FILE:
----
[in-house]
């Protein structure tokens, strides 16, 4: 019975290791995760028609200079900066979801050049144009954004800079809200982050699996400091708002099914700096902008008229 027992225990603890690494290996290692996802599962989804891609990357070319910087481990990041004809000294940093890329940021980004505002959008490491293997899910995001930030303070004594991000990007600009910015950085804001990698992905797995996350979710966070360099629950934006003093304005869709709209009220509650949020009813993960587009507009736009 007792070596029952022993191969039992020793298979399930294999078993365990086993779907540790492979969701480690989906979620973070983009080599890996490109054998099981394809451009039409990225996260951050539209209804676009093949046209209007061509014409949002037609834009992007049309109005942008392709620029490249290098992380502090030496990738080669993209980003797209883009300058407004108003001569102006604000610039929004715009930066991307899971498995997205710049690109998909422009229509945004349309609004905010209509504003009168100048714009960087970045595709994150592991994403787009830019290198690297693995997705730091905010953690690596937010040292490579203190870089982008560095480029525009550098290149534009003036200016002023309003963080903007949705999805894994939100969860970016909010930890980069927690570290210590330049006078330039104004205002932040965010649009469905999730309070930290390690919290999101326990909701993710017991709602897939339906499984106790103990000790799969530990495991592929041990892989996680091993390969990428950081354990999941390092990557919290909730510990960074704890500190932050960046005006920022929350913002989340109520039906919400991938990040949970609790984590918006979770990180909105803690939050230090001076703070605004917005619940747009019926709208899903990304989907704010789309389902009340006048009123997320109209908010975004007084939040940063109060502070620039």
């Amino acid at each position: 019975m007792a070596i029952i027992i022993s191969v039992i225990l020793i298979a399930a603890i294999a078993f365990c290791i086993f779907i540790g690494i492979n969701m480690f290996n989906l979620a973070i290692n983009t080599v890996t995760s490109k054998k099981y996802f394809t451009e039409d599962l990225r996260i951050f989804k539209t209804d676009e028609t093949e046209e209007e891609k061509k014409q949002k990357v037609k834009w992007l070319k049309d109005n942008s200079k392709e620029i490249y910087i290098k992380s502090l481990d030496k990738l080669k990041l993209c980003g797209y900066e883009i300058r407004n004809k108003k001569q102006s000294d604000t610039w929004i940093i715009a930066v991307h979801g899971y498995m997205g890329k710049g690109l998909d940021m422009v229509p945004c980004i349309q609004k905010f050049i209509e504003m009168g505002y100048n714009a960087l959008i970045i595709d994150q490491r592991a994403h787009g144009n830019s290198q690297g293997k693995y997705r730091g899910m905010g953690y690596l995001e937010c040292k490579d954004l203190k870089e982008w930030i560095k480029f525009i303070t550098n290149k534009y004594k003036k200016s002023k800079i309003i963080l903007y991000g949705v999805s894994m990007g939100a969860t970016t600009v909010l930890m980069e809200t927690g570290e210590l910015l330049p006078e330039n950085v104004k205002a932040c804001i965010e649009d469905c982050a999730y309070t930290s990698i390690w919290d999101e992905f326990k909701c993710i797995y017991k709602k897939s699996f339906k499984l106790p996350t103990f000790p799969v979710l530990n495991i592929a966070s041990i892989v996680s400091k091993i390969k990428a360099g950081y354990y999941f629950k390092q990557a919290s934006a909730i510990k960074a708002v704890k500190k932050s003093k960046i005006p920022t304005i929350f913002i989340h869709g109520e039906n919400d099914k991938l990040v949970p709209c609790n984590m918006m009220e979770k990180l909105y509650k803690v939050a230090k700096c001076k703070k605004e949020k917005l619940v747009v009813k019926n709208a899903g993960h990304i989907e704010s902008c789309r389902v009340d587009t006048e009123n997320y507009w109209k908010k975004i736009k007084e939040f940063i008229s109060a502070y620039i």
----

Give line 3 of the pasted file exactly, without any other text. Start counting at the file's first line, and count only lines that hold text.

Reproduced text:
């Amino acid at each position: 019975m007792a070596i029952i027992i022993s191969v039992i225990l020793i298979a399930a603890i294999a078993f365990c290791i086993f779907i540790g690494i492979n969701m480690f290996n989906l979620a973070i290692n983009t080599v890996t995760s490109k054998k099981y996802f394809t451009e039409d599962l990225r996260i951050f989804k539209t209804d676009e028609t093949e046209e209007e891609k061509k014409q949002k990357v037609k834009w992007l070319k049309d109005n942008s200079k392709e620029i490249y910087i290098k992380s502090l481990d030496k990738l080669k990041l993209c980003g797209y900066e883009i300058r407004n004809k108003k001569q102006s000294d604000t610039w929004i940093i715009a930066v991307h979801g899971y498995m997205g890329k710049g690109l998909d940021m422009v229509p945004c980004i349309q609004k905010f050049i209509e504003m009168g505002y100048n714009a960087l959008i970045i595709d994150q490491r592991a994403h787009g144009n830019s290198q690297g293997k693995y997705r730091g899910m905010g953690y690596l995001e937010c040292k490579d954004l203190k870089e982008w930030i560095k480029f525009i303070t550098n290149k534009y004594k003036k200016s002023k800079i309003i963080l903007y991000g949705v999805s894994m990007g939100a969860t970016t600009v909010l930890m980069e809200t927690g570290e210590l910015l330049p006078e330039n950085v104004k205002a932040c804001i965010e649009d469905c982050a999730y309070t930290s990698i390690w919290d999101e992905f326990k909701c993710i797995y017991k709602k897939s699996f339906k499984l106790p996350t103990f000790p799969v979710l530990n495991i592929a966070s041990i892989v996680s400091k091993i390969k990428a360099g950081y354990y999941f629950k390092q990557a919290s934006a909730i510990k960074a708002v704890k500190k932050s003093k960046i005006p920022t304005i929350f913002i989340h869709g109520e039906n919400d099914k991938l990040v949970p709209c609790n984590m918006m009220e979770k990180l909105y509650k803690v939050a230090k700096c001076k703070k605004e949020k917005l619940v747009v009813k019926n709208a899903g993960h990304i989907e704010s902008c789309r389902v009340d587009t006048e009123n997320y507009w109209k908010k975004i736009k007084e939040f940063i008229s109060a502070y620039i």